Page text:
In this post, we tell the story of Floppy, a Paraguayan Hello World participant. In addition to reading the extended story, we recommend you watch Floppy tell it herself.
Florencia is a high school student from Paraguay who likes to go by “Floppy.”
Nearly two years ago, Floppy started offering English lessons in the park near her home. She learned English as a child, thanks to her father and an interest in English-language books and television. Her English ability, plus her leadership experience from her time with the Latin American Leadership Academy, prepared her to be a great English teacher. But nothing could have prepared her for the impact those lessons would have. As she says, “In February 2019, my life completely changed.”
She began by hanging flyers around her home in Asunción, the capital city of Paraguay. The flyers advertised Inglés En La Plaza, or English in the Square, where kids could gather at the local park for English games, tips, and conversation.
Fast forward fewer than two years, and Floppy’s Inglés En La Plaza project has completely revitalized her community.
Now, she’s turning the project into a replicable model for community revitalization for leaders across Latin America.
Floppy’s project was always about addressing community need.
When she started high school, she became disillusioned by her school’s approach to English. For Floppy, English provided “a path to open upon a new world of knowledge.” But for her peers who relied on the school curriculum to learn the language, English was difficult, irrelevant, and uninteresting.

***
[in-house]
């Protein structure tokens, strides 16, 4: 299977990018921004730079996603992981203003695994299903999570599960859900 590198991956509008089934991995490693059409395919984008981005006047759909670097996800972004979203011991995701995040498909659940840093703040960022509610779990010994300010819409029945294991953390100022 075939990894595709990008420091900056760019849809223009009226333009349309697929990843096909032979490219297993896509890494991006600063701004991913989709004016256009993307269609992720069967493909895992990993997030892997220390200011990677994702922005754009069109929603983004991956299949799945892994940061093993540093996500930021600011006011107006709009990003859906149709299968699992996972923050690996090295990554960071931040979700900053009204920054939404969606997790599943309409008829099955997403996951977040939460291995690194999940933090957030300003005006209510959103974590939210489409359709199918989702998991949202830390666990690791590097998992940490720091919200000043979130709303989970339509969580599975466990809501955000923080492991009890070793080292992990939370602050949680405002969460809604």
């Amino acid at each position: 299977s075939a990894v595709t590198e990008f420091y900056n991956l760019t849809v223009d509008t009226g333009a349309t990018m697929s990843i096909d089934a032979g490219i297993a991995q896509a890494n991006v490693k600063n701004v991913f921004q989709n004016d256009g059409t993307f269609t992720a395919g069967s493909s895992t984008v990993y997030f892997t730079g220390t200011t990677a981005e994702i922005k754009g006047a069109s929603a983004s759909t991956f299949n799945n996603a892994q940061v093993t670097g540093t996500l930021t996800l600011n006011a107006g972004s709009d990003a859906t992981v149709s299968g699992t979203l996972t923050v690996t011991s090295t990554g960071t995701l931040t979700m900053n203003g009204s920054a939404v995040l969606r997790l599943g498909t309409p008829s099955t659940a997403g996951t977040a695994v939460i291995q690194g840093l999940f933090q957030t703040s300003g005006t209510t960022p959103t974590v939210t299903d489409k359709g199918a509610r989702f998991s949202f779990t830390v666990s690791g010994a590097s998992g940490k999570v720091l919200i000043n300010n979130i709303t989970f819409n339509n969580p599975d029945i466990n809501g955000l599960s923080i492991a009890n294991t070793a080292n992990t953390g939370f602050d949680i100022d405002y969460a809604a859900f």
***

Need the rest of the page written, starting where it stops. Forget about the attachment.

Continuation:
Floppy speculated that the lack of engagement didn’t stem from English itself, but from the stressful school environment. She and her classmates are hungry for fun, collaborative learning experiences but often struggle to enjoy learning when it comes bundled with the stress of homework, grades, and long days.
That struggle was the impetus behind Inglés En La Plaza, an opportunity to learn English under the trees and the warm Paraguayan sun and free from the stresses of the traditional school environment. Floppy describes it as “another way of education ... education that’s from the community, for the community.”
Floppy hoped for a big turnout on day one of this new endeavor. She brought a whiteboard, markers, and a bank of games, ready to help beginner-level English speakers. In the end, just five young students came to the park to meet Floppy, and together they had the first session of Inglés En La Plaza.
Week after week, Floppy brought her whiteboard, markers, and games to the park. Week after week, the group grew. Before long, Inglés En La Plaza evolved to offer the community much more than just English lessons.
As Floppy’s English classes grew, she came to a realization: her neighborhood was in desperate need of safe, secure community activities. So, she broadened the scope of her project and renamed it En La Plaza, dropping the Inglés to represent the project’s expansion.
Before long, Floppy became aware that her get-togethers offered students more than just English practice. Many of the kids opened up about issues they were having in school and at home, such as bullying, depression, and divorce. “I realized,” says Floppy, “these English classes were giving a fun and reflective space when school and home couldn’t ... maybe some of them enjoyed the English language, and maybe some of them just wanted to come and play.”
After the first few months of lessons, Floppy met two older community members named Valeria and Adriana. They had heard of Floppy’s project and partnered with her to help organize activities and manage the growing group of kids. With fellow community members on board, the trio began dreaming big about the project’s potential for more community engagement, intergenerational connections, and outside play.